People Z in Quarantine: Youth Media Alum Rises to Meet COVID-19 Challenge

Since the rise of COVID-19 and onset of stay-home orders in the U.S. and Russia, many young people have wondered what the future might hold, both for themselves and for their communities. For Katya Chekhomova, a rising media professional and former SEE Youth Media Exchange participant, the COVID-19 outbreak was an opportunity to engage her international peers and bring the global community into dialogue during an extremely difficult time.

Katya working on a recent assignment at
Urals Fashion Week, (March 2020).

“I decided to make this video about coronavirus because I’m 18 years old and I can say 100% that this is the biggest situation that will influence our future in every way,” Katya said in an interview with SEE. “We all know that people will have economic issues, but I wanted to talk about something that will change ourselves and our character. I wanted to understand how it will influence our generation.”

Katya, from Yekaterinburg, Russia, is an alumna of SEE’s Youth Media Exchange, an international platform focused on increasing cooperation between U.S. and Russian high school students through collaborative video production. In 2017, she participated in Disability Partnership TV (DPTV), a disability-focused youth media initiative that engages U.S. and Russian students in storytelling about disability-related issues.

“DPTV was a very big experience in my life,” Katya reflected. “It’s the greatest experience because we did this project in one year and had to produce content regularly on a very high level. This is really important for anyone who wants to be a part of media. In some ways the American and Russian teams didn’t understand each other, and it was a very good opportunity to make your comfort zone bigger.”

Katya with her Yekaterinburg teammates and DPTV
counterparts from Hempfield High School, PA
(August 2017).

Her experience with DPTV shaped Katya’s interest in social issues, and inspired her to create and single-handedly lead Special Stories, a project highlighting the daily lives and struggles Yekaterinburg families face in supporting their children with disabilities. These experiences would help Katya with her newest project, People Z, a video series focused on the lives and perspectives of Generation Z youth. Katya initially created this project to learn more about herself and her peers, and when COVID-19 broke out, she decided to create a video focused on the outbreak’s impact on her generation. Katya wanted to showcase how young people all around the world are experiencing the pandemic, and to bring attention to their thoughts on a future forever changed by this global crisis.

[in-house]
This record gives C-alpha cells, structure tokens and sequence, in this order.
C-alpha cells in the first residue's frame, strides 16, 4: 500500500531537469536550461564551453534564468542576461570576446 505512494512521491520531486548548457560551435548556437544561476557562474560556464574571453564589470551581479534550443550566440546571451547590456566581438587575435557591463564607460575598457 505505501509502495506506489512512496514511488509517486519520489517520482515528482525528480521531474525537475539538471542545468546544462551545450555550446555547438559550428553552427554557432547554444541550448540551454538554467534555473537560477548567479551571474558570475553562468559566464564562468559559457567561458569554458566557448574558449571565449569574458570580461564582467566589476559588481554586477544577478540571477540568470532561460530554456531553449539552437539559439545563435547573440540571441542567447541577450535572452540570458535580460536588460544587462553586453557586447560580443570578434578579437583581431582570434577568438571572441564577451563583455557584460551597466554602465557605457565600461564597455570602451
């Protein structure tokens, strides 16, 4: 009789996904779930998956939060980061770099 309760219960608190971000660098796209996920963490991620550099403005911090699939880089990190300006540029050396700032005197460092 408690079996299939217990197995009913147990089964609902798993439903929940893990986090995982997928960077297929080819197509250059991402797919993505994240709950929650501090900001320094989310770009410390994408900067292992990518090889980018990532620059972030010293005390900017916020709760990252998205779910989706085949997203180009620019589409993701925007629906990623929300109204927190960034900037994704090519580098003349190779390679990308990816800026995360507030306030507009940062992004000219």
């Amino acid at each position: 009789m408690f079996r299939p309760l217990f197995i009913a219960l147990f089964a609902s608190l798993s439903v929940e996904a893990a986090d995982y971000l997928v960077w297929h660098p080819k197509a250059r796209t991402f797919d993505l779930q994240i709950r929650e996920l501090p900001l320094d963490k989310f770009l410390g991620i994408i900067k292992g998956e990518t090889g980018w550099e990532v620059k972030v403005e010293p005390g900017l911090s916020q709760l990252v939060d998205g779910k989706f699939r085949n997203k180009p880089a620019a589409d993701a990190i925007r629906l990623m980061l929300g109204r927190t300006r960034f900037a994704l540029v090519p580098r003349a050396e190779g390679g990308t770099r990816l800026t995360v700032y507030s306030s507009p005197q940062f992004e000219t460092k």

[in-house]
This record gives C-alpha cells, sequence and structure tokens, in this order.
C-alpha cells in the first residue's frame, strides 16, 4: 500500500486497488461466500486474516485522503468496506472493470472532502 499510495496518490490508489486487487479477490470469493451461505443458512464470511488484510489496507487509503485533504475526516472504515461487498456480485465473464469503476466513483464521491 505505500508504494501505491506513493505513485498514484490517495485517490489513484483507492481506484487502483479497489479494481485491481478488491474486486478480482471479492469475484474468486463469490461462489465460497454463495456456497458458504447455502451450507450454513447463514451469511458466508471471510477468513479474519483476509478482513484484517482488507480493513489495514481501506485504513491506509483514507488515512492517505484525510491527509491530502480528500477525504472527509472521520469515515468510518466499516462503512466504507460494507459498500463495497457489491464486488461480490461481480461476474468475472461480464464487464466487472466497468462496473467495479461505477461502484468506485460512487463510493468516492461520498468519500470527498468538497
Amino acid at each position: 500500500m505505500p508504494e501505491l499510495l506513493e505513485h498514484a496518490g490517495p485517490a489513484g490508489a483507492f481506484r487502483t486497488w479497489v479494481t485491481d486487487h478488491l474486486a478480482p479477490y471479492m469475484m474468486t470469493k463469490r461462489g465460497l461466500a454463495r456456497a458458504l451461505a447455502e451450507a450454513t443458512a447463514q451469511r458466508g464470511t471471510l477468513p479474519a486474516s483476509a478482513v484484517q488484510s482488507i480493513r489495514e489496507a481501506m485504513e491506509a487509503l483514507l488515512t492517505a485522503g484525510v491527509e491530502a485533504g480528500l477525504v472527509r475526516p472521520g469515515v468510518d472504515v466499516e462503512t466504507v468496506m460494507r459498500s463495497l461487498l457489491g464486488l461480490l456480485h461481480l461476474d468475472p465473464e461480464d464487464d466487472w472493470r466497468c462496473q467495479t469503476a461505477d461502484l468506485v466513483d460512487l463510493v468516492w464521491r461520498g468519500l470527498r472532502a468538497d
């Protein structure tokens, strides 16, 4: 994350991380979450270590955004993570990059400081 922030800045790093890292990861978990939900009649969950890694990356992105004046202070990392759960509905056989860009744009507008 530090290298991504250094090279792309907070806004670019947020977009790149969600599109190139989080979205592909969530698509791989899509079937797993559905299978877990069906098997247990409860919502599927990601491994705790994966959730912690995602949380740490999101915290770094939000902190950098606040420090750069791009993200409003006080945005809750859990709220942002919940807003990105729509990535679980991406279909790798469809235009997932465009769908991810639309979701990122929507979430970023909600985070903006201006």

She decided to reach out to her former DPTV colleagues from the U.S. to see if they wanted to collaborate.

“I have friends in the U.S. from DPTV, and I decided to write to them to talk about this situation. I messaged Bailey, Jack, and Joe from the U.S. team, and they got back to me right away, and I was surprised because there is a 9-hour time difference.”

All three would go on to be featured in the video, along with peers from Russia, Spain, and Italy.

From determining how many stories to include, to developing a script and storyline, and interviewing peers from multiple countries, Katya knew the project would be no easy feat. However, employing the skills she developed with DPTV, she rose to the challenge.

Katya and her Yekaterinburg teammates visit Special
Olympics headquarters in Washington DC during the
DPTV study tour in the US (August 2017).

After interviewing her peers in Russia, the U.S., Spain, and Italy, Katya noticed that many shared similar beliefs about the pandemic’s impact on their generation. “The most common aspect everyone noticed during coronavirus was that we spent more time with our families. In the future we can say that we became more of a ‘family generation’ and we have a better connection with our parents.”

Her peers also believe that their generation will be much more emotionally prepared for another crisis of similar magnitude.

Katya has big plans for her future. She is currently on a gap year after finishing high school in order to spend time developing her projects and wants to attend university in either Moscow or Yekaterinburg next year. As for now, she is currently planning for the next episode of People Z, which will feature perspectives from her peers on patriotism. Special Stories is currently on hold due to the quarantine, but Katya is working on new ways to shift the project online.

Katya has some advice to share for her peers who dream of a career in journalism and media: “If I could talk to myself when I was younger, the biggest advice I would give is do more. Do more projects, do something you really like, look at your projects more critically. For me, the most important advice I got when I started in journalism was to try and find the topic you really enjoy. When you find it, you will find the inspiration to continue. I personally believe that for journalists and any creator that works in the media sphere, inspiration is very important and it’s very hard to find. The second piece of advice is to make sure you can complete everything by the date you promised. Staying on track and on top of your deadlines is the most important!”

We can’t wait to see what Katya accomplishes on her journey. Check out her video below and keep an eye out for this rising journalist!